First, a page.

We started at the Columbarium, which is an above-ground cemetery, a round, domed building full of “niches,” each of which contains someone’s cremains (except for a couple that are just honorary, like one for Harvey Milk).
The building opened a hundred years ago, and the niches on the lower floors are simple and dignified. All you see for most of them is a metal front plate and the family’s name, or there is a glass front and you can see the urn or other container.
As you ascend to upper floors of the building, it’s more like Dia de los Muertos altars, with photographs and mementoes. One niche even featured a tiny electronic sign flashing the name of the deceased over and over.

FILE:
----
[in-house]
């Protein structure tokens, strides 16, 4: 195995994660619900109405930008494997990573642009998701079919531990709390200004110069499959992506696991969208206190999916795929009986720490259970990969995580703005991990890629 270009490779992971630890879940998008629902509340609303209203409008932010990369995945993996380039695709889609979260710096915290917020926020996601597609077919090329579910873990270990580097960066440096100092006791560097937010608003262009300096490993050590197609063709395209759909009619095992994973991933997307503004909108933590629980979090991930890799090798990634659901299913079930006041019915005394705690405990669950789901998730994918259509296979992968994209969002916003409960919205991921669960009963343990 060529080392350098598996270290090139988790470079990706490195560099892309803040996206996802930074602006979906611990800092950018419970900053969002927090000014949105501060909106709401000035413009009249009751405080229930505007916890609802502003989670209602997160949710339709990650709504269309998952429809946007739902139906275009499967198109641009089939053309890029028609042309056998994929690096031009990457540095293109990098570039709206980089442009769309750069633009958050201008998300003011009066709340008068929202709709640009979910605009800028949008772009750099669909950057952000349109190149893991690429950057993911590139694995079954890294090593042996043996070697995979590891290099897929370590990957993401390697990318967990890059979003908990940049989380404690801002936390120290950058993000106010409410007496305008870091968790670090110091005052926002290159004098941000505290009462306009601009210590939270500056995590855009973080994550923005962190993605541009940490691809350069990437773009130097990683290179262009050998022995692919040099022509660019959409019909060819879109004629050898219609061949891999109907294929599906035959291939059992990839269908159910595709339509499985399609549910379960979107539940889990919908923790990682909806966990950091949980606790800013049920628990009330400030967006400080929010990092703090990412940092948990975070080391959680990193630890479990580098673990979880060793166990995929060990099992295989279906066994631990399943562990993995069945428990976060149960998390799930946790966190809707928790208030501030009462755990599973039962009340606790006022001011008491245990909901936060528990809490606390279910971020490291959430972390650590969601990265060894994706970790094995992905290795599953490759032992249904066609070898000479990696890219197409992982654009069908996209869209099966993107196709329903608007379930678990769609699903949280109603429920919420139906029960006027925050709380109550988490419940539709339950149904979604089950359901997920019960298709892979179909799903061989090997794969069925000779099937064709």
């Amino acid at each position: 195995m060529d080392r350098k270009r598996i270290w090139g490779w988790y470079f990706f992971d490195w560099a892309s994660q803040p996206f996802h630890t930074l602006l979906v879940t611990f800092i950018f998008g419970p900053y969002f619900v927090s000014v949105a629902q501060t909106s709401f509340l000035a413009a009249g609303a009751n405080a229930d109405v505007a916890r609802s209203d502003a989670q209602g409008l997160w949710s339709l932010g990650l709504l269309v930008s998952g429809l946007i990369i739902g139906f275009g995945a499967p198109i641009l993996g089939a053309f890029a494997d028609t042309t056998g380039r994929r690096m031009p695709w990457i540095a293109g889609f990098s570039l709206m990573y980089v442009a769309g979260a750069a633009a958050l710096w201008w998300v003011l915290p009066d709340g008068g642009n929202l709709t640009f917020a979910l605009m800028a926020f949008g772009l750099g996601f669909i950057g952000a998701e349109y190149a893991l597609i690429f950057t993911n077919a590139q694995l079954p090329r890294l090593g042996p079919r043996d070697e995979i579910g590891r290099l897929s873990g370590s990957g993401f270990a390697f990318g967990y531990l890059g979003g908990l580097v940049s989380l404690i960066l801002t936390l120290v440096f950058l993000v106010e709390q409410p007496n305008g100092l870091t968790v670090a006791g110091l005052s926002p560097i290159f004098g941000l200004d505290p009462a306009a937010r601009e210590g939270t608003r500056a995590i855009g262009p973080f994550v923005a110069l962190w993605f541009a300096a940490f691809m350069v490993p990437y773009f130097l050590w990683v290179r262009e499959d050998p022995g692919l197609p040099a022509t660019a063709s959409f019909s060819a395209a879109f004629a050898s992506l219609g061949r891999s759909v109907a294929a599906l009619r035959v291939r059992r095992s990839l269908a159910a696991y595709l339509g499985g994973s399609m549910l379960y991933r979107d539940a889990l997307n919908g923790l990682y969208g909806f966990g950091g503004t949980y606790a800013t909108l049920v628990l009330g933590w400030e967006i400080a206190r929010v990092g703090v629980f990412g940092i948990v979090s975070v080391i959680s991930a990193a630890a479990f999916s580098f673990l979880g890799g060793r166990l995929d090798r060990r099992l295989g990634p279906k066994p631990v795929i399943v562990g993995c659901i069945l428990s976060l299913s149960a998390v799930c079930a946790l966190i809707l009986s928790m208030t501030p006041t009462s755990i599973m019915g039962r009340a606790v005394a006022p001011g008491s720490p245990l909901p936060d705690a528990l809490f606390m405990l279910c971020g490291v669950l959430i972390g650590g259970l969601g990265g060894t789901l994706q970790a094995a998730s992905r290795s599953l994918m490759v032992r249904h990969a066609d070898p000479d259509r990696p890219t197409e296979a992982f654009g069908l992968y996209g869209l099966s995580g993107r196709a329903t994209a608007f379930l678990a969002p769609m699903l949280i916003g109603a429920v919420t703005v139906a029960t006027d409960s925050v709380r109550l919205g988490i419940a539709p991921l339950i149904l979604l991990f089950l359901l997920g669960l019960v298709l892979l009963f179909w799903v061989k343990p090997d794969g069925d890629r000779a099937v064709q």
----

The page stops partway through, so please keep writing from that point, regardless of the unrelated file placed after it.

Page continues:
Then it was on to the San Francisco National Cemetery, at the Presidio, where we were invited to contemplate our feelings both about death and about the military. Much of training to be a chaplain is about knowing one’s own biases and sensitivities, so that they don’t unconsciously get acted out on those the chaplain hopes to serve.
The vast majority of the gravestones here are identical—simple white marble, with larger and more elaborate monuments here and there.
It was a beautiful day, not raining for the first time in days.
(Click photos to enlarge.)